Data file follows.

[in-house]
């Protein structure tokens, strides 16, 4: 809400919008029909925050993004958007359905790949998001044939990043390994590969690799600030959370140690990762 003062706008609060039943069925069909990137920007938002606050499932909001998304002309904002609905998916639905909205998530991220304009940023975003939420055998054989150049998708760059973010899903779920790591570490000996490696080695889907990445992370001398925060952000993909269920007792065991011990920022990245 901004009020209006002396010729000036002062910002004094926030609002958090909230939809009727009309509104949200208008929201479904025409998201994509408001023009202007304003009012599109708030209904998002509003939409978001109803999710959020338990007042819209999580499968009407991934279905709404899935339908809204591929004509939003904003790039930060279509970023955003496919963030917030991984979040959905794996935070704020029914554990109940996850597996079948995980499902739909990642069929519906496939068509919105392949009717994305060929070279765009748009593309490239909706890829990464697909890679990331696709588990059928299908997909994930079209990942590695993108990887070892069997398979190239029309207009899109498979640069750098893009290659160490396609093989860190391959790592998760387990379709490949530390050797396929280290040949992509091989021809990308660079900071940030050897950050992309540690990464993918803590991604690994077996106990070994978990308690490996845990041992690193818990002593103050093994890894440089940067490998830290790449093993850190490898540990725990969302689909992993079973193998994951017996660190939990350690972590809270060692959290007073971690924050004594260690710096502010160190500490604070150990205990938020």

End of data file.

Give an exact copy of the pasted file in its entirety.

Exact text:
[in-house]
């Protein structure tokens, strides 16, 4: 809400919008029909925050993004958007359905790949998001044939990043390994590969690799600030959370140690990762 003062706008609060039943069925069909990137920007938002606050499932909001998304002309904002609905998916639905909205998530991220304009940023975003939420055998054989150049998708760059973010899903779920790591570490000996490696080695889907990445992370001398925060952000993909269920007792065991011990920022990245 901004009020209006002396010729000036002062910002004094926030609002958090909230939809009727009309509104949200208008929201479904025409998201994509408001023009202007304003009012599109708030209904998002509003939409978001109803999710959020338990007042819209999580499968009407991934279905709404899935339908809204591929004509939003904003790039930060279509970023955003496919963030917030991984979040959905794996935070704020029914554990109940996850597996079948995980499902739909990642069929519906496939068509919105392949009717994305060929070279765009748009593309490239909706890829990464697909890679990331696709588990059928299908997909994930079209990942590695993108990887070892069997398979190239029309207009899109498979640069750098893009290659160490396609093989860190391959790592998760387990379709490949530390050797396929280290040949992509091989021809990308660079900071940030050897950050992309540690990464993918803590991604690994077996106990070994978990308690490996845990041992690193818990002593103050093994890894440089940067490998830290790449093993850190490898540990725990969302689909992993079973193998994951017996660190939990350690972590809270060692959290007073971690924050004594260690710096502010160190500490604070150990205990938020």